The Sun | Timothy Olanrewaju | Septembere 10, 2020
International medical volunteer organisation Medecins Sans Frontieres (MSF) has said that the decades long Boko Haram insurgency in North-East Nigeria has inflicted mental trauma on many children in the region.
The MSF Maiduguri Field Office in a report based on the account of its Mental Health Activity Manager, Kyla Storry, said many children in Gwoza, a volatile town in Borno located along the border with Cameroon, now suffer mental health challenges fueled by Boko Haram violence, including the gruesome murder of parents, loved ones and destruction of houses.
‘People in Gwoza have a wide range of mental health needs. While some of these are typical of the pressures related to daily life anywhere in the world, many are directly and indirectly related to the recent insurgency and the ongoing conflict. Issues such as grief and loss, trauma, the stressors of living in a camp for displaced people, a lack of employment, constant safety concerns and food insecurity can affect the ability of people to cope and function, how,’ Kyla disclosed.
The account entitled “Children can draw assault rifles better than a football or animal”, released to newsmen in Maiduguri, chronicled how about 60, 000 people displaced from their homes in remote communities now live in crowded Internally Displaced Persons (IDPs) camps, with the pressure of daily needs amid incessant gun battle between Boko Haram and military forces.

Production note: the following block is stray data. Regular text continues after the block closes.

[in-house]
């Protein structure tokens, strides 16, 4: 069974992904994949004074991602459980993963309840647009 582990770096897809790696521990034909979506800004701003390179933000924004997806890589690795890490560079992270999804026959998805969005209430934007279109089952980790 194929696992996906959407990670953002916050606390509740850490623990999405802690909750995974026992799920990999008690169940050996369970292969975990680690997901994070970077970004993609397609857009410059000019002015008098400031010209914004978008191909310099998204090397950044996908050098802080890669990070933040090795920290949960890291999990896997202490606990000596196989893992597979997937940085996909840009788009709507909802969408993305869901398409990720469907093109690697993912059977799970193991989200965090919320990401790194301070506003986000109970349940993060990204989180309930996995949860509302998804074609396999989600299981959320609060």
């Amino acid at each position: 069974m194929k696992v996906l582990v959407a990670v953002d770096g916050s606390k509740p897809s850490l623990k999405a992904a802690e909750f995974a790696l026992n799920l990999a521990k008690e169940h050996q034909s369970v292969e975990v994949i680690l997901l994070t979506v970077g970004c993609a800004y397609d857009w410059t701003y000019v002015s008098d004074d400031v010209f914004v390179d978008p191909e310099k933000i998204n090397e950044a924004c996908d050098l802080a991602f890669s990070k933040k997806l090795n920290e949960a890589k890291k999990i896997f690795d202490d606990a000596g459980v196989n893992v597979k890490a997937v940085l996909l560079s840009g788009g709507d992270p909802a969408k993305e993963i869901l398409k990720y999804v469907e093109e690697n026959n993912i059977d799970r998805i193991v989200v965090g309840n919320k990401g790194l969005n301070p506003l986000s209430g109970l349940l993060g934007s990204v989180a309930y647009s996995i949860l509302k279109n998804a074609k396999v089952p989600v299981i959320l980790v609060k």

‘Many of them displaced from their homes elsewhere by the conflict. Living conditions are difficult, there is little humanitarian aid, and frequent clashes take place between the military and armed groups. Many people in Gwoza have witnessed acts of violence,’ the MSF report said.
Kyla recalled that many children have witnessed the abduction of their family members while many have been uprooted from their homes and forced to flee.
‘Life in their community has changed dramatically, and parents and caregivers are highly stressed, which affects the well-being of children,’ he disclosed.
He said MSF’s medical team focus on helping the people in the area to learn ways to manage the issues in their life so as to live the best they can in the difficult circumstances they found themselves.
Gwoza, located some 157 kiloemtres southeast of Maiduguri, was captured by Boko Haram in August 2014 and declared a caliphate by the terrorists. Scores of civilians fled their homes to the rocky hills and bushes with many trapped there for months. They were beaten by rains, cold and sometimes attacked by wild animals, according to accounts by survivors. The military later liberated the area in 2015 though the insurgents have carried out more attacks in the area.